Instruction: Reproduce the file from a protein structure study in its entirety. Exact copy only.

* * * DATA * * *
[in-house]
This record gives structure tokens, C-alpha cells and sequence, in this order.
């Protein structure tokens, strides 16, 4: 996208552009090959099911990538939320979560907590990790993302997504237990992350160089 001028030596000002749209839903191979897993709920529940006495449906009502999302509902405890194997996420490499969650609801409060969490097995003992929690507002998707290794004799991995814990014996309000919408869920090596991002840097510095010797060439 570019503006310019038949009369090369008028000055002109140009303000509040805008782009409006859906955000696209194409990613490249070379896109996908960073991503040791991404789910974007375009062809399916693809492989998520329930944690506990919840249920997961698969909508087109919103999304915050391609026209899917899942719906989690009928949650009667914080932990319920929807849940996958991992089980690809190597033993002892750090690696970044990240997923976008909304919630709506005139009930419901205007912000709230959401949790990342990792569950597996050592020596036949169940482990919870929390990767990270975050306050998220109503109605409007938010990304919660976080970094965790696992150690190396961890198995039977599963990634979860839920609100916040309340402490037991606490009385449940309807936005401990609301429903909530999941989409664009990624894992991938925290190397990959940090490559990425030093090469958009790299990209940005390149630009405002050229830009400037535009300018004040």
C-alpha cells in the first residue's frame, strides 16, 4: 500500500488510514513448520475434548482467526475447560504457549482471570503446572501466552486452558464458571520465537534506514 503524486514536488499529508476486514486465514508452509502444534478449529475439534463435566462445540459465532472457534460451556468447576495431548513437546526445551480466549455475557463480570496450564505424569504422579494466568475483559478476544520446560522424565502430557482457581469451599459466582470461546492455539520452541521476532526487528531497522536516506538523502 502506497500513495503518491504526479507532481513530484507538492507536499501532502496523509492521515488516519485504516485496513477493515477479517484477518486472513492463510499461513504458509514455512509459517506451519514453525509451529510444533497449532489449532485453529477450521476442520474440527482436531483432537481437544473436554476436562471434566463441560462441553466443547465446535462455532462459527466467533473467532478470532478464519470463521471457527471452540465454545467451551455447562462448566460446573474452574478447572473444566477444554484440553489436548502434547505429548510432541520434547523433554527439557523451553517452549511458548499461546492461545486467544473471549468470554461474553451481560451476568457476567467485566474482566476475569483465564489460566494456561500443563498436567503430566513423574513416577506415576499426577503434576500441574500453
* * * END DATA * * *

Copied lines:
[in-house]
This record gives structure tokens, C-alpha cells and sequence, in this order.
């Protein structure tokens, strides 16, 4: 996208552009090959099911990538939320979560907590990790993302997504237990992350160089 001028030596000002749209839903191979897993709920529940006495449906009502999302509902405890194997996420490499969650609801409060969490097995003992929690507002998707290794004799991995814990014996309000919408869920090596991002840097510095010797060439 570019503006310019038949009369090369008028000055002109140009303000509040805008782009409006859906955000696209194409990613490249070379896109996908960073991503040791991404789910974007375009062809399916693809492989998520329930944690506990919840249920997961698969909508087109919103999304915050391609026209899917899942719906989690009928949650009667914080932990319920929807849940996958991992089980690809190597033993002892750090690696970044990240997923976008909304919630709506005139009930419901205007912000709230959401949790990342990792569950597996050592020596036949169940482990919870929390990767990270975050306050998220109503109605409007938010990304919660976080970094965790696992150690190396961890198995039977599963990634979860839920609100916040309340402490037991606490009385449940309807936005401990609301429903909530999941989409664009990624894992991938925290190397990959940090490559990425030093090469958009790299990209940005390149630009405002050229830009400037535009300018004040």
C-alpha cells in the first residue's frame, strides 16, 4: 500500500488510514513448520475434548482467526475447560504457549482471570503446572501466552486452558464458571520465537534506514 503524486514536488499529508476486514486465514508452509502444534478449529475439534463435566462445540459465532472457534460451556468447576495431548513437546526445551480466549455475557463480570496450564505424569504422579494466568475483559478476544520446560522424565502430557482457581469451599459466582470461546492455539520452541521476532526487528531497522536516506538523502 502506497500513495503518491504526479507532481513530484507538492507536499501532502496523509492521515488516519485504516485496513477493515477479517484477518486472513492463510499461513504458509514455512509459517506451519514453525509451529510444533497449532489449532485453529477450521476442520474440527482436531483432537481437544473436554476436562471434566463441560462441553466443547465446535462455532462459527466467533473467532478470532478464519470463521471457527471452540465454545467451551455447562462448566460446573474452574478447572473444566477444554484440553489436548502434547505429548510432541520434547523433554527439557523451553517452549511458548499461546492461545486467544473471549468470554461474553451481560451476568457476567467485566474482566476475569483465564489460566494456561500443563498436567503430566513423574513416577506415576499426577503434576500441574500453